"A tour de force by any standard." —Newsweek
"Miller writes with wisdom, compassion, and an almost palpable sense of reality about the ambiguous and difficult choices that . . . at one time or another, life demands of us." —Atlanta Journal-Constitution
A convergence of family and friends stirs memories of the past in New York Times bestselling author Sue Miller's novel about the beautiful, raging, and tragic yearning for romantic love.
After years of lives lived apart, Lottie Gardner, her brother, Cameron, and their old friend Elizabeth reunite in their hometown of Cambridge, Massachusetts. Lottie has arrived to settle the estate of her elderly mother in decline. It's also a chance to slip away from a passionless marriage in jeopardy. What she longs for is the kind of heedless romance she sees in her brother's rekindled fling with his childhood sweetheart. But Elizabeth is in the throes of a marital crisis of her own. And when blind desire culminates in a senseless tragedy, Lottie, Cameron, and Elizabeth must confront the choices they've made for love.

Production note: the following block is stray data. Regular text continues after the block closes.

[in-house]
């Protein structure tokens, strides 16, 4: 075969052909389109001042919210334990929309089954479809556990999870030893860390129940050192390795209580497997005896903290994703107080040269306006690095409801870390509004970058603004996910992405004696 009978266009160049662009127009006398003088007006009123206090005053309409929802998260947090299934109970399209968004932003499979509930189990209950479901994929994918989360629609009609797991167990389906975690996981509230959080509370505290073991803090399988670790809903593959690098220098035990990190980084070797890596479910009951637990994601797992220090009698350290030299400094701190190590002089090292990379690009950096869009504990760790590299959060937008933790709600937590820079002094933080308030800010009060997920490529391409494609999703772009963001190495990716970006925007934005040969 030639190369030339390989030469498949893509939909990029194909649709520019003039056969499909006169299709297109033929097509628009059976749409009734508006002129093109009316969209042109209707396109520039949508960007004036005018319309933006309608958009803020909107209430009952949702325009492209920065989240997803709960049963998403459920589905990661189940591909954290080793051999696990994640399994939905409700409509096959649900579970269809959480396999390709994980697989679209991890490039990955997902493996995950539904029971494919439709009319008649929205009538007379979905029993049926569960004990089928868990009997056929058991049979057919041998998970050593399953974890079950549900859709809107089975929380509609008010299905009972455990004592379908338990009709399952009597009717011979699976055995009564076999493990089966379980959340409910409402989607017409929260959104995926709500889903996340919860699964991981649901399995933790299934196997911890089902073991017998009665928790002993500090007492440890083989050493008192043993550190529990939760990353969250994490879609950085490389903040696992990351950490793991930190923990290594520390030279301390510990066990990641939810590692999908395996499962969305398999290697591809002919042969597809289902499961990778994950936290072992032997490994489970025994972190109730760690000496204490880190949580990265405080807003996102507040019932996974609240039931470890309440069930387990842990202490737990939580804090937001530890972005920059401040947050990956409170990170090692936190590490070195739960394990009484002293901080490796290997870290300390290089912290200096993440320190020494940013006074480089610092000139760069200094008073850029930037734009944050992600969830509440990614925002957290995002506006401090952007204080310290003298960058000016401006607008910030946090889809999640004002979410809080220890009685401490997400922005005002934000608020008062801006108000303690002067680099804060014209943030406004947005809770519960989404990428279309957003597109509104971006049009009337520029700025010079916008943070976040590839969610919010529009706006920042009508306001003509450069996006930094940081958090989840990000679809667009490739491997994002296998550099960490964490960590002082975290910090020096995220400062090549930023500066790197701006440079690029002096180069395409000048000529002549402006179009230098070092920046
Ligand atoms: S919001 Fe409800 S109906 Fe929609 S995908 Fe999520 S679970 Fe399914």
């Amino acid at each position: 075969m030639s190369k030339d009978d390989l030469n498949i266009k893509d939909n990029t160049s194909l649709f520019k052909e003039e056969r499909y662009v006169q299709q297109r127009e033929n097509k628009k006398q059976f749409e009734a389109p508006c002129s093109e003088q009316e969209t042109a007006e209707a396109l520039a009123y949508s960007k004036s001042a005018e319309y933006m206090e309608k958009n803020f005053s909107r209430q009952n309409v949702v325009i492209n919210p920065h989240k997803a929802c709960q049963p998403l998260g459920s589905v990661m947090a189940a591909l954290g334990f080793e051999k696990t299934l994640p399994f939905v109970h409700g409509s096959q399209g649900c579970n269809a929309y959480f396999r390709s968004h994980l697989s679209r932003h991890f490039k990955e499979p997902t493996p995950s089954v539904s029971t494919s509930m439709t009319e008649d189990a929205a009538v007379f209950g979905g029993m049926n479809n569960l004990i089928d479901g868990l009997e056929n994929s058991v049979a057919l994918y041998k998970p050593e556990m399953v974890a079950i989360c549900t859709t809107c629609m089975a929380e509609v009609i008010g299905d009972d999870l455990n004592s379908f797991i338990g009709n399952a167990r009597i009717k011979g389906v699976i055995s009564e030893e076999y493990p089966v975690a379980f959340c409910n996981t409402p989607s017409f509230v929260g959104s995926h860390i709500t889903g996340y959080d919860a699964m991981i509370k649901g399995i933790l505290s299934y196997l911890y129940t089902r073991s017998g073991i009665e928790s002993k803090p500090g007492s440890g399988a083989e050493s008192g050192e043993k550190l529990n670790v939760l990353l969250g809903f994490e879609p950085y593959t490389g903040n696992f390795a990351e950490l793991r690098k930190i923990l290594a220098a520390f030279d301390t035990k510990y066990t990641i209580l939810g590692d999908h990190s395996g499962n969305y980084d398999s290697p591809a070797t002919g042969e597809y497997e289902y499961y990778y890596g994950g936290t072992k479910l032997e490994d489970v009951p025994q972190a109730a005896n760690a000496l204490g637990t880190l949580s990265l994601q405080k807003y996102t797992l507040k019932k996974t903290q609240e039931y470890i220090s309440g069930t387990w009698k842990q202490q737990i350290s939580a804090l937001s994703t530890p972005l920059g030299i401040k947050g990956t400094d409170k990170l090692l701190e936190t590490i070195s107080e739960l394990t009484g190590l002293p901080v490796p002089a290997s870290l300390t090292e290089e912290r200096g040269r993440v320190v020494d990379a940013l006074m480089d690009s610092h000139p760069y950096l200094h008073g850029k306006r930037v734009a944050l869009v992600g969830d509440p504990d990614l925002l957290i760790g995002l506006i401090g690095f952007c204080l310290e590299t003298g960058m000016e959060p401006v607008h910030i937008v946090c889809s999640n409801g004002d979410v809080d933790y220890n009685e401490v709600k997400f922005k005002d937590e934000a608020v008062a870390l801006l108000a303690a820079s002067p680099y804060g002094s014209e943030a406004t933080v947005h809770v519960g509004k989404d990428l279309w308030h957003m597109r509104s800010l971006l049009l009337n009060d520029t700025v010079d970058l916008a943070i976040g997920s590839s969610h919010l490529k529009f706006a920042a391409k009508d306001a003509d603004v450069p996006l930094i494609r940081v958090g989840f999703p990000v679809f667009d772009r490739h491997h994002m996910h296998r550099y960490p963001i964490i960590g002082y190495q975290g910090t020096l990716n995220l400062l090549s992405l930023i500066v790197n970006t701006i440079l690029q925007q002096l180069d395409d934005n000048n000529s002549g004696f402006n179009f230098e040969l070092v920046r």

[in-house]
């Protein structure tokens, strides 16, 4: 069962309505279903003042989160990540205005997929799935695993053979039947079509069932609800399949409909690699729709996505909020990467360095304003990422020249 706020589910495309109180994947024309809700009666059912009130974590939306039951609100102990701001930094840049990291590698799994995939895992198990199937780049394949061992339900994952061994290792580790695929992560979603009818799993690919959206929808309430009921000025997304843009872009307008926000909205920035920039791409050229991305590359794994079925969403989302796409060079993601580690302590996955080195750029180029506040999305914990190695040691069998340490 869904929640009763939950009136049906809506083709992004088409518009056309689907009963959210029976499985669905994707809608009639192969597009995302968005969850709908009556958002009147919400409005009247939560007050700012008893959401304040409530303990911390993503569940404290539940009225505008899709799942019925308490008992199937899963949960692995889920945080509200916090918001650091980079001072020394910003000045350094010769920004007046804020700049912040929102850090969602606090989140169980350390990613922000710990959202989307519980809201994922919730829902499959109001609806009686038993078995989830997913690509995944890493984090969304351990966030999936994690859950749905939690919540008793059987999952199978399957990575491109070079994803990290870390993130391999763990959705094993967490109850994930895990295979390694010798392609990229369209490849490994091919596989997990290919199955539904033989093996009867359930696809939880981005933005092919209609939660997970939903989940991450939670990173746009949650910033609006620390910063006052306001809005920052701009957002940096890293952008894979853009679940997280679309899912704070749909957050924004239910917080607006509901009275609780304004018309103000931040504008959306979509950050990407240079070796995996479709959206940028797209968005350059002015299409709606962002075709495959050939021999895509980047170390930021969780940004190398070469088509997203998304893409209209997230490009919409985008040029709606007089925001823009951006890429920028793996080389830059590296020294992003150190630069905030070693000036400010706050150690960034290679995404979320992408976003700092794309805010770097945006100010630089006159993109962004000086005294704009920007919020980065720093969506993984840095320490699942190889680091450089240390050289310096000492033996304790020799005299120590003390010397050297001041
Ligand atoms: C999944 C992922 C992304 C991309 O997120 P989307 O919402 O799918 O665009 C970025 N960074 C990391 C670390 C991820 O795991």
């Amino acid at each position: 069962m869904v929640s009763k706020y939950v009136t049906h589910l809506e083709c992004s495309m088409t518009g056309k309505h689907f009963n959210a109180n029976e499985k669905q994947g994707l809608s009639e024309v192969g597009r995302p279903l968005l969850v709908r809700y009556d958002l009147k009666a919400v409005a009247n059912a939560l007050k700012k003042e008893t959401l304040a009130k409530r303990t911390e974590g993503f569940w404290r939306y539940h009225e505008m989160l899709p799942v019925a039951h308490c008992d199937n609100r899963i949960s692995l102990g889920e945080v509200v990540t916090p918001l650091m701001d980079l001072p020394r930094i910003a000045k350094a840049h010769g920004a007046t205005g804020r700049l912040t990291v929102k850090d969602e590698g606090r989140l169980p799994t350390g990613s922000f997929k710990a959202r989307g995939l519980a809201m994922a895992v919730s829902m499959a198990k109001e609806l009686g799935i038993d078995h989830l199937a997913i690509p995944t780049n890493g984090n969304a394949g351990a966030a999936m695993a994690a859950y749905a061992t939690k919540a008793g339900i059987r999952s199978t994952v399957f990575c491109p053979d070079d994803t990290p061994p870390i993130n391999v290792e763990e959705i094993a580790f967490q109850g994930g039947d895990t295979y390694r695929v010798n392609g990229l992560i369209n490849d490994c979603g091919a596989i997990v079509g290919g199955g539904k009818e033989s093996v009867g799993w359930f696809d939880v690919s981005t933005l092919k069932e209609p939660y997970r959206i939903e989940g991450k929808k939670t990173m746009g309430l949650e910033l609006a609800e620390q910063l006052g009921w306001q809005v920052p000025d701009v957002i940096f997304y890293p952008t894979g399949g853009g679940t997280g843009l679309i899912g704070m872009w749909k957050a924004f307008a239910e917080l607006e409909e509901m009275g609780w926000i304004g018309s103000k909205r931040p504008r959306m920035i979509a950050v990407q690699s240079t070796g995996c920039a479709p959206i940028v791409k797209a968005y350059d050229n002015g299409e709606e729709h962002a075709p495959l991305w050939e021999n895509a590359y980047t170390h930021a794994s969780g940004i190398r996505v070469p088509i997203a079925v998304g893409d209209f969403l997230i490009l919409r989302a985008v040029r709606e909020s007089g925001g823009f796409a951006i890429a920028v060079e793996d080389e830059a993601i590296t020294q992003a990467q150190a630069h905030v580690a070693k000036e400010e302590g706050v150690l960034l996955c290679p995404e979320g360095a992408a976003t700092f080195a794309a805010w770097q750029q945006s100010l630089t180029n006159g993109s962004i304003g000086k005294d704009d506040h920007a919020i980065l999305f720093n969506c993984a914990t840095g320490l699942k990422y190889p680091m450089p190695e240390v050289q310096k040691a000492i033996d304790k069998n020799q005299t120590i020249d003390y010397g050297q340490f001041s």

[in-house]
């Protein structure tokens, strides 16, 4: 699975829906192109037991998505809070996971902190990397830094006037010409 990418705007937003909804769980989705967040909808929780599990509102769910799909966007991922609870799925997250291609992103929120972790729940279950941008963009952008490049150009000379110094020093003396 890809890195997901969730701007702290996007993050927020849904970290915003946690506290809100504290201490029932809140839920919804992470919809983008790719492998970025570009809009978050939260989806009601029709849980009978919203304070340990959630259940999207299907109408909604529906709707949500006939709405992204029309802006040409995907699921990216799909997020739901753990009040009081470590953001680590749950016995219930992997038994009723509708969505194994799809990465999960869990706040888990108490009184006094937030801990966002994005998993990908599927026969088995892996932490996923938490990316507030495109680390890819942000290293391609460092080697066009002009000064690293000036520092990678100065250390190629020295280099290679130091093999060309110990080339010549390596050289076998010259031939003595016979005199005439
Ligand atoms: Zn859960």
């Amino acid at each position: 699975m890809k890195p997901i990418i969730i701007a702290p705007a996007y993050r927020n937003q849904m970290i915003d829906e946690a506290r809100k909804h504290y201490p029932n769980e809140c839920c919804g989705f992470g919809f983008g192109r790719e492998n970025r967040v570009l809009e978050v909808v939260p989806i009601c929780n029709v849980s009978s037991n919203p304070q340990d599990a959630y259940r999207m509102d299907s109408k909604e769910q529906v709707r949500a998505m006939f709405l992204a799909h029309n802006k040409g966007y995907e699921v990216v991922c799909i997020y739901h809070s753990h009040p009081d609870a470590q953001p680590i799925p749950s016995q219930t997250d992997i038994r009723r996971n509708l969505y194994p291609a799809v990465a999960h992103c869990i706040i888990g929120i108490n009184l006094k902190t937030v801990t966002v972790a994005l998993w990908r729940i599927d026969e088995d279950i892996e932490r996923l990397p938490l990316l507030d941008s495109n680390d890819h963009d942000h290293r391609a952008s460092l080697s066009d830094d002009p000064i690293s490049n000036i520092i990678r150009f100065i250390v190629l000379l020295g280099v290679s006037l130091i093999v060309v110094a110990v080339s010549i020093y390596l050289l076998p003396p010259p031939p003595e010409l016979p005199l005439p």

Gripping, emotional, and unexpected, For Love explores the inevitable reconciliation of the life you dream of when young and hopeful with the reality of the one you must abide.
Perhaps because her work ( The Good Mother ; Family Pictures ) is seductively readable and sells so well, Miller has been underrated as a serious writer. Yet she tackles important themes and creates complex characters who must confront weaknesses in their own natures to come to terms with the conditions of their lives. This novel is her best to date, a forceful and resonant portrayal of a woman who is trying to escape from her past. Lottie and Cameron Reed and Elizabeth Harbour grew up in Cambridge, Mass., the Reeds in a ramshackle house across the street from the Harbour's elegant manse--a social chasm they became aware of as teenagers. Circumstances now bring them back together: her second marriage in jeopardy, Lottie has flown from Chicago to clean out her mother's possessions; self-absorbed, glamorous Elizabeth has fled a marital crisis; and Cameron, who has always adored Elizabeth, rekindles their old romance. The Reed siblings are emotionally dysfunctional, due in part to their impoverished childhoods as offspring of a father who was imprisoned for embezzlement and an alcoholic, abusive mother. Independent, willful but vulnerable, Lottie suffers from repressed rage and guilt, unconscious denial and an inability to give or accept love. A tragedy brings the various relationships into collision. Miller's writing is controlled, authoritative and charged with meaning; she excels in creating credibly flawed but appealing characters while exploring a larger question: Is love possible in the post-Freudian age? BOMC main selection.